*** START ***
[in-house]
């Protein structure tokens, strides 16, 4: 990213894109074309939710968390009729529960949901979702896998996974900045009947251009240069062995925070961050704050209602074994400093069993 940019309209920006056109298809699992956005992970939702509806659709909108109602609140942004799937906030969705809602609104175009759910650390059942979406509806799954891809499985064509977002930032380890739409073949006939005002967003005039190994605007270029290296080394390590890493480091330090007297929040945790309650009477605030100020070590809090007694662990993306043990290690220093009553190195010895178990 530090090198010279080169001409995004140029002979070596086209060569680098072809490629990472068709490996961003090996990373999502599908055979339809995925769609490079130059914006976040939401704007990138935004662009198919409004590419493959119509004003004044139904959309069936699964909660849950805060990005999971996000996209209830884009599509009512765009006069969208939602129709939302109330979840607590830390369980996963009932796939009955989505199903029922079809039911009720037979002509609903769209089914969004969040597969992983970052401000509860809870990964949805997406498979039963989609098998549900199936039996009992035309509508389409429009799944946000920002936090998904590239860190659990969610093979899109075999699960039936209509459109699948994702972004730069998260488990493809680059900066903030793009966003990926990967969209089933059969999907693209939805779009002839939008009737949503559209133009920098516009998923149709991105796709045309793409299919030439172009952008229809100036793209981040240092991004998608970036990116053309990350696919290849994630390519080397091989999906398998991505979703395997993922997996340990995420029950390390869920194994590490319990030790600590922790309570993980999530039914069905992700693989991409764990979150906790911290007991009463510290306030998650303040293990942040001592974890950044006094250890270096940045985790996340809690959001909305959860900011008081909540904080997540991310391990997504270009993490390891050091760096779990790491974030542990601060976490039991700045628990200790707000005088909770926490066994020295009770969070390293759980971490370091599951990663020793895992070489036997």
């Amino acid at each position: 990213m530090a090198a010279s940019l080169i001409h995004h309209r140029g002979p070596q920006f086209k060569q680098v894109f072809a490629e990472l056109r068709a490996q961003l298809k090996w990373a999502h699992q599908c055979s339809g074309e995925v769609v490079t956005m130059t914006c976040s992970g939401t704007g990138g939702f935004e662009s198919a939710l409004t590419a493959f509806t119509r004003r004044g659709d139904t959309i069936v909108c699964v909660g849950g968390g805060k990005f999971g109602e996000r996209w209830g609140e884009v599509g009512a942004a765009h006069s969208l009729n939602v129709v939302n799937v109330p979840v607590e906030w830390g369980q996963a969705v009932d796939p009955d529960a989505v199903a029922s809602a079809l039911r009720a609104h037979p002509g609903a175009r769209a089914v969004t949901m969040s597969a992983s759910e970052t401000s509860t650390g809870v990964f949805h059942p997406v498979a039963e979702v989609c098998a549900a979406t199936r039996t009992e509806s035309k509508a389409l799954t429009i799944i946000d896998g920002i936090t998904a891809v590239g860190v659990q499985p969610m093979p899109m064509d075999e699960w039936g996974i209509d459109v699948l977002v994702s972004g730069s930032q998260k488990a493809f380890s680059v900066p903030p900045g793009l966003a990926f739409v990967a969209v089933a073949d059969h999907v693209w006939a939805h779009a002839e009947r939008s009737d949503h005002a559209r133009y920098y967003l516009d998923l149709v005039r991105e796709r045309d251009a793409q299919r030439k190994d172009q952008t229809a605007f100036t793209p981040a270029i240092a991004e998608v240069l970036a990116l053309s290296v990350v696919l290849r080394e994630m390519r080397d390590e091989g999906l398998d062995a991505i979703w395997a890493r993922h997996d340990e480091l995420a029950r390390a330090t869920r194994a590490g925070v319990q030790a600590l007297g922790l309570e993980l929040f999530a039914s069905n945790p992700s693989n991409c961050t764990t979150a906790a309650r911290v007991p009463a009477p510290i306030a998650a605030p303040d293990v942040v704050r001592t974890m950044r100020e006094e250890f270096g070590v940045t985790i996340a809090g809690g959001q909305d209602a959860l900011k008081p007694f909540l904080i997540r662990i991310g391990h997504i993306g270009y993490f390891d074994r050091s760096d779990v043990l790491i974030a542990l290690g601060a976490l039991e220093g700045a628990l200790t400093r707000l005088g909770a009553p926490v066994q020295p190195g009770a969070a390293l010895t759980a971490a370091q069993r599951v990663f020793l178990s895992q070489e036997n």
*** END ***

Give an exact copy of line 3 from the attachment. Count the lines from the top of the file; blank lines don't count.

């Amino acid at each position: 990213m530090a090198a010279s940019l080169i001409h995004h309209r140029g002979p070596q920006f086209k060569q680098v894109f072809a490629e990472l056109r068709a490996q961003l298809k090996w990373a999502h699992q599908c055979s339809g074309e995925v769609v490079t956005m130059t914006c976040s992970g939401t704007g990138g939702f935004e662009s198919a939710l409004t590419a493959f509806t119509r004003r004044g659709d139904t959309i069936v909108c699964v909660g849950g968390g805060k990005f999971g109602e996000r996209w209830g609140e884009v599509g009512a942004a765009h006069s969208l009729n939602v129709v939302n799937v109330p979840v607590e906030w830390g369980q996963a969705v009932d796939p009955d529960a989505v199903a029922s809602a079809l039911r009720a609104h037979p002509g609903a175009r769209a089914v969004t949901m969040s597969a992983s759910e970052t401000s509860t650390g809870v990964f949805h059942p997406v498979a039963e979702v989609c098998a549900a979406t199936r039996t009992e509806s035309k509508a389409l799954t429009i799944i946000d896998g920002i936090t998904a891809v590239g860190v659990q499985p969610m093979p899109m064509d075999e699960w039936g996974i209509d459109v699948l977002v994702s972004g730069s930032q998260k488990a493809f380890s680059v900066p903030p900045g793009l966003a990926f739409v990967a969209v089933a073949d059969h999907v693209w006939a939805h779009a002839e009947r939008s009737d949503h005002a559209r133009y920098y967003l516009d998923l149709v005039r991105e796709r045309d251009a793409q299919r030439k190994d172009q952008t229809a605007f100036t793209p981040a270029i240092a991004e998608v240069l970036a990116l053309s290296v990350v696919l290849r080394e994630m390519r080397d390590e091989g999906l398998d062995a991505i979703w395997a890493r993922h997996d340990e480091l995420a029950r390390a330090t869920r194994a590490g925070v319990q030790a600590l007297g922790l309570e993980l929040f999530a039914s069905n945790p992700s693989n991409c961050t764990t979150a906790a309650r911290v007991p009463a009477p510290i306030a998650a605030p303040d293990v942040v704050r001592t974890m950044r100020e006094e250890f270096g070590v940045t985790i996340a809090g809690g959001q909305d209602a959860l900011k008081p007694f909540l904080i997540r662990i991310g391990h997504i993306g270009y993490f390891d074994r050091s760096d779990v043990l790491i974030a542990l290690g601060a976490l039991e220093g700045a628990l200790t400093r707000l005088g909770a009553p926490v066994q020295p190195g009770a969070a390293l010895t759980a971490a370091q069993r599951v990663f020793l178990s895992q070489e036997n």